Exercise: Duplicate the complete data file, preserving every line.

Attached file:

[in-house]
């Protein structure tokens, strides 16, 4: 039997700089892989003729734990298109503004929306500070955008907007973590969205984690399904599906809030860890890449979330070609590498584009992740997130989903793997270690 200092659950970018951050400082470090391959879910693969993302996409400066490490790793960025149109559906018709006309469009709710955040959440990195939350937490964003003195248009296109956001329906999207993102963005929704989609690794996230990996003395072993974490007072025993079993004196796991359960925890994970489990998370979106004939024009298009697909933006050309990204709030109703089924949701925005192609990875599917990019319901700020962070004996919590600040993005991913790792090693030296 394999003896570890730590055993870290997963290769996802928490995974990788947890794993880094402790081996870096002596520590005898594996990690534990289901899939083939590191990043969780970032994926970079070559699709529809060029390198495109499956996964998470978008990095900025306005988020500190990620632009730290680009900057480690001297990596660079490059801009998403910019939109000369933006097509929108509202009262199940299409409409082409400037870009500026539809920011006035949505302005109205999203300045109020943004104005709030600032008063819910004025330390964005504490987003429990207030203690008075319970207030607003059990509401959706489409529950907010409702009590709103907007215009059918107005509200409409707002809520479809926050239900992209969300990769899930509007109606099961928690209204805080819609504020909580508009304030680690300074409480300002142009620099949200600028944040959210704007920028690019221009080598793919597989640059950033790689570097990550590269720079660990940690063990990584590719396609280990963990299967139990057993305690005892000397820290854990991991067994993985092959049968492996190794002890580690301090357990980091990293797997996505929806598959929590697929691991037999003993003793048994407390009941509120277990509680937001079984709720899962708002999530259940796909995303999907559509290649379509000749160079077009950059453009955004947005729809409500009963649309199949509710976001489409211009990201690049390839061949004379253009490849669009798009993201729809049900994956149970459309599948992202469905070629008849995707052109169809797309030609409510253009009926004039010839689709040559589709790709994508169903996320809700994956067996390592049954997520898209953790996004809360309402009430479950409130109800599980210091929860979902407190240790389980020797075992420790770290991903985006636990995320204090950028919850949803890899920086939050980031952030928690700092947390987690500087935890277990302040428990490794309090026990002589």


[in-house]
């Protein structure tokens, strides 16, 4: 039997700089892989003729734990298109503004929306500070955008907007973590969205984690399904599906809030860890890449979330070609590498584009992740997130989903793997270690 200092659950970018951050400082470090391959879910693969993302996409400066490490790793960025149109559906018709006309469009709710955040959440990195939350937490964003003195248009296109956001329906999207993102963005929704989609690794996230990996003395072993974490007072025993079993004196796991359960925890994970489990998370979106004939024009298009697909933006050309990204709030109703089924949701925005192609990875599917990019319901700020962070004996919590600040993005991913790792090693030296 394999003896570890730590055993870290997963290769996802928490995974990788947890794993880094402790081996870096002596520590005898594996990690534990289901899939083939590191990043969780970032994926970079070559699709529809060029390198495109499956996964998470978008990095900025306005988020500190990620632009730290680009900057480690001297990596660079490059801009998403910019939109000369933006097509929108509202009262199940299409409409082409400037870009500026539809920011006035949505302005109205999203300045109020943004104005709030600032008063819910004025330390964005504490987003429990207030203690008075319970207030607003059990509401959706489409529950907010409702009590709103907007215009059918107005509200409409707002809520479809926050239900992209969300990769899930509007109606099961928690209204805080819609504020909580508009304030680690300074409480300002142009620099949200600028944040959210704007920028690019221009080598793919597989640059950033790689570097990550590269720079660990940690063990990584590719396609280990963990299967139990057993305690005892000397820290854990991991067994993985092959049968492996190794002890580690301090357990980091990293797997996505929806598959929590697929691991037999003993003793048994407390009941509120277990509680937001079984709720899962708002999530259940796909995303999907559509290649379509000749160079077009950059453009955004947005729809409500009963649309199949509710976001489409211009990201690049390839061949004379253009490849669009798009993201729809049900994956149970459309599948992202469905070629008849995707052109169809797309030609409510253009009926004039010839689709040559589709790709994508169903996320809700994956067996390592049954997520898209953790996004809360309402009430479950409130109800599980210091929860979902407190240790389980020797075992420790770290991903985006636990995320204090950028919850949803890899920086939050980031952030928690700092947390987690500087935890277990302040428990490794309090026990002589």